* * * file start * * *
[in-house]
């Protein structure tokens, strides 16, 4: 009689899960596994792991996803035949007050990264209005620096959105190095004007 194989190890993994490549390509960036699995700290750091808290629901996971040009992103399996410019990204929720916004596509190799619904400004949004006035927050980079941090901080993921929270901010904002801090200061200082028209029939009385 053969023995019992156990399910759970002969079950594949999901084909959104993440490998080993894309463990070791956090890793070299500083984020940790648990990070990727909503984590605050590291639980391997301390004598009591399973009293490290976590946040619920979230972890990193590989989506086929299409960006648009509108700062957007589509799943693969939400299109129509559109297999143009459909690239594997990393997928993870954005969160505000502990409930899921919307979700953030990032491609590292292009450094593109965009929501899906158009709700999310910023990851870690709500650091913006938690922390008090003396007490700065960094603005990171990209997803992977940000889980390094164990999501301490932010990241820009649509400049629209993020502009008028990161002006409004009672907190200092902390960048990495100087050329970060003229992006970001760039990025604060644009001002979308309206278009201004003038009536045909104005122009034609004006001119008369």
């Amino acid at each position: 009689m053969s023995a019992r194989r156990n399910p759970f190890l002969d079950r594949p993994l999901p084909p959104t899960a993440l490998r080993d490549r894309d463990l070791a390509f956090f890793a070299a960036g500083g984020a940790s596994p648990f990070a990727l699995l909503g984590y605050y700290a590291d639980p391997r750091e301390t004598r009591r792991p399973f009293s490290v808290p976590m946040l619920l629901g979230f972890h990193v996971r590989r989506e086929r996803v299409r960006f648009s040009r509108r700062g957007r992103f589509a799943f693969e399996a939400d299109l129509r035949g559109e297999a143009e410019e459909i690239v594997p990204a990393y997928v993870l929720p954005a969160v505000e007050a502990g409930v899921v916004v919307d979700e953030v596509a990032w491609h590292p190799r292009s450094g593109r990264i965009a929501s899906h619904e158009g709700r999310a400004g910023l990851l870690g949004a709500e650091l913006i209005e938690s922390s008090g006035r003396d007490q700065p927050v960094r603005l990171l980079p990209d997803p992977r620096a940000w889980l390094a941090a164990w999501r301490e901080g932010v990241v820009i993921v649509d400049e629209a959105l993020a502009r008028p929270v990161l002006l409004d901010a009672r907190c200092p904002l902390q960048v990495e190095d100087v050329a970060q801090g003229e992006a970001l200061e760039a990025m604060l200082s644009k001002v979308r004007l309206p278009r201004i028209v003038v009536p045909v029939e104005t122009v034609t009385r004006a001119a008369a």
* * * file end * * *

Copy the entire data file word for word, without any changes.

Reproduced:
[in-house]
């Protein structure tokens, strides 16, 4: 009689899960596994792991996803035949007050990264209005620096959105190095004007 194989190890993994490549390509960036699995700290750091808290629901996971040009992103399996410019990204929720916004596509190799619904400004949004006035927050980079941090901080993921929270901010904002801090200061200082028209029939009385 053969023995019992156990399910759970002969079950594949999901084909959104993440490998080993894309463990070791956090890793070299500083984020940790648990990070990727909503984590605050590291639980391997301390004598009591399973009293490290976590946040619920979230972890990193590989989506086929299409960006648009509108700062957007589509799943693969939400299109129509559109297999143009459909690239594997990393997928993870954005969160505000502990409930899921919307979700953030990032491609590292292009450094593109965009929501899906158009709700999310910023990851870690709500650091913006938690922390008090003396007490700065960094603005990171990209997803992977940000889980390094164990999501301490932010990241820009649509400049629209993020502009008028990161002006409004009672907190200092902390960048990495100087050329970060003229992006970001760039990025604060644009001002979308309206278009201004003038009536045909104005122009034609004006001119008369």
């Amino acid at each position: 009689m053969s023995a019992r194989r156990n399910p759970f190890l002969d079950r594949p993994l999901p084909p959104t899960a993440l490998r080993d490549r894309d463990l070791a390509f956090f890793a070299a960036g500083g984020a940790s596994p648990f990070a990727l699995l909503g984590y605050y700290a590291d639980p391997r750091e301390t004598r009591r792991p399973f009293s490290v808290p976590m946040l619920l629901g979230f972890h990193v996971r590989r989506e086929r996803v299409r960006f648009s040009r509108r700062g957007r992103f589509a799943f693969e399996a939400d299109l129509r035949g559109e297999a143009e410019e459909i690239v594997p990204a990393y997928v993870l929720p954005a969160v505000e007050a502990g409930v899921v916004v919307d979700e953030v596509a990032w491609h590292p190799r292009s450094g593109r990264i965009a929501s899906h619904e158009g709700r999310a400004g910023l990851l870690g949004a709500e650091l913006i209005e938690s922390s008090g006035r003396d007490q700065p927050v960094r603005l990171l980079p990209d997803p992977r620096a940000w889980l390094a941090a164990w999501r301490e901080g932010v990241v820009i993921v649509d400049e629209a959105l993020a502009r008028p929270v990161l002006l409004d901010a009672r907190c200092p904002l902390q960048v990495e190095d100087v050329a970060q801090g003229e992006a970001l200061e760039a990025m604060l200082s644009k001002v979308r004007l309206p278009r201004i028209v003038v009536p045909v029939e104005t122009v034609t009385r004006a001119a008369a």